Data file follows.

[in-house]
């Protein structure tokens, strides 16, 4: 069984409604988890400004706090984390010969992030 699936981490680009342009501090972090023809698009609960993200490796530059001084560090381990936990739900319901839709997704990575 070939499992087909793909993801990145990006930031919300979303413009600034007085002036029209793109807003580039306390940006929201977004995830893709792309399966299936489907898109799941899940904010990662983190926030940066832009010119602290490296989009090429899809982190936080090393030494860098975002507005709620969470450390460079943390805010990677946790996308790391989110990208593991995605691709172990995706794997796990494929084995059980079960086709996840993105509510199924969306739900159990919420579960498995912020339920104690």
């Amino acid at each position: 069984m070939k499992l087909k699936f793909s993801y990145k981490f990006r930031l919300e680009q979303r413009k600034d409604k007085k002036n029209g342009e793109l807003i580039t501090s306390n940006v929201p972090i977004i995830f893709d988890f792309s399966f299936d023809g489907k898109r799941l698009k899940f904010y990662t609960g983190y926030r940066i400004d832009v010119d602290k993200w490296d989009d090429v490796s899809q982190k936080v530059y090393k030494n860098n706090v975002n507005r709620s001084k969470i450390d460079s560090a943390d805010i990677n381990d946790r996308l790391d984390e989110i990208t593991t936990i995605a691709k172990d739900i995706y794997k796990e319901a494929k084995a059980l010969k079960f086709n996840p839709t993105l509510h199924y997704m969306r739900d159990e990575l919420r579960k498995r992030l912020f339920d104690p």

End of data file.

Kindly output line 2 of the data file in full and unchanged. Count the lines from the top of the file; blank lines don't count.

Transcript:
């Protein structure tokens, strides 16, 4: 069984409604988890400004706090984390010969992030 699936981490680009342009501090972090023809698009609960993200490796530059001084560090381990936990739900319901839709997704990575 070939499992087909793909993801990145990006930031919300979303413009600034007085002036029209793109807003580039306390940006929201977004995830893709792309399966299936489907898109799941899940904010990662983190926030940066832009010119602290490296989009090429899809982190936080090393030494860098975002507005709620969470450390460079943390805010990677946790996308790391989110990208593991995605691709172990995706794997796990494929084995059980079960086709996840993105509510199924969306739900159990919420579960498995912020339920104690």